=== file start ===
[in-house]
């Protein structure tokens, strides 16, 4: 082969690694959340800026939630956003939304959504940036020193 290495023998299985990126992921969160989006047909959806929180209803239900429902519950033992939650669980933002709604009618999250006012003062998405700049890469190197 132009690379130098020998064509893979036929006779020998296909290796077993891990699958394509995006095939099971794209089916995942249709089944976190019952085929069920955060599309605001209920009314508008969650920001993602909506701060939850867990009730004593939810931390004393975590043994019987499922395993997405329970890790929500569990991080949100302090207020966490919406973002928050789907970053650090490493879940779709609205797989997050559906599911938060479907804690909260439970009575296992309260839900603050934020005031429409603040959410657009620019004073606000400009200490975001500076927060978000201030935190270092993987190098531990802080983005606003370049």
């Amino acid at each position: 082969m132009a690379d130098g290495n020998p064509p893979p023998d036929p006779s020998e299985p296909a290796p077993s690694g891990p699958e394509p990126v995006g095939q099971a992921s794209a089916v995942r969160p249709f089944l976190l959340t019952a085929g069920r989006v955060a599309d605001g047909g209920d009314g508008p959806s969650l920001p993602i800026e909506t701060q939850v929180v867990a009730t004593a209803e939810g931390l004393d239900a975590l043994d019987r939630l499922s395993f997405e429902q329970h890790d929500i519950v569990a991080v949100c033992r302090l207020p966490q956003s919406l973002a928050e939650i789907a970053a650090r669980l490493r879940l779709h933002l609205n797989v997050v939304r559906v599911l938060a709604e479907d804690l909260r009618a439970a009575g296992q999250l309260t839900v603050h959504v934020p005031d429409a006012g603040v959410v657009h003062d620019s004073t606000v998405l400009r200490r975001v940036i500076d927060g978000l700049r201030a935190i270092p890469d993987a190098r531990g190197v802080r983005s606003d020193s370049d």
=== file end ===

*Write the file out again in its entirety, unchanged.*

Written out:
[in-house]
């Protein structure tokens, strides 16, 4: 082969690694959340800026939630956003939304959504940036020193 290495023998299985990126992921969160989006047909959806929180209803239900429902519950033992939650669980933002709604009618999250006012003062998405700049890469190197 132009690379130098020998064509893979036929006779020998296909290796077993891990699958394509995006095939099971794209089916995942249709089944976190019952085929069920955060599309605001209920009314508008969650920001993602909506701060939850867990009730004593939810931390004393975590043994019987499922395993997405329970890790929500569990991080949100302090207020966490919406973002928050789907970053650090490493879940779709609205797989997050559906599911938060479907804690909260439970009575296992309260839900603050934020005031429409603040959410657009620019004073606000400009200490975001500076927060978000201030935190270092993987190098531990802080983005606003370049």
């Amino acid at each position: 082969m132009a690379d130098g290495n020998p064509p893979p023998d036929p006779s020998e299985p296909a290796p077993s690694g891990p699958e394509p990126v995006g095939q099971a992921s794209a089916v995942r969160p249709f089944l976190l959340t019952a085929g069920r989006v955060a599309d605001g047909g209920d009314g508008p959806s969650l920001p993602i800026e909506t701060q939850v929180v867990a009730t004593a209803e939810g931390l004393d239900a975590l043994d019987r939630l499922s395993f997405e429902q329970h890790d929500i519950v569990a991080v949100c033992r302090l207020p966490q956003s919406l973002a928050e939650i789907a970053a650090r669980l490493r879940l779709h933002l609205n797989v997050v939304r559906v599911l938060a709604e479907d804690l909260r009618a439970a009575g296992q999250l309260t839900v603050h959504v934020p005031d429409a006012g603040v959410v657009h003062d620019s004073t606000v998405l400009r200490r975001v940036i500076d927060g978000l700049r201030a935190i270092p890469d993987a190098r531990g190197v802080r983005s606003d020193s370049d």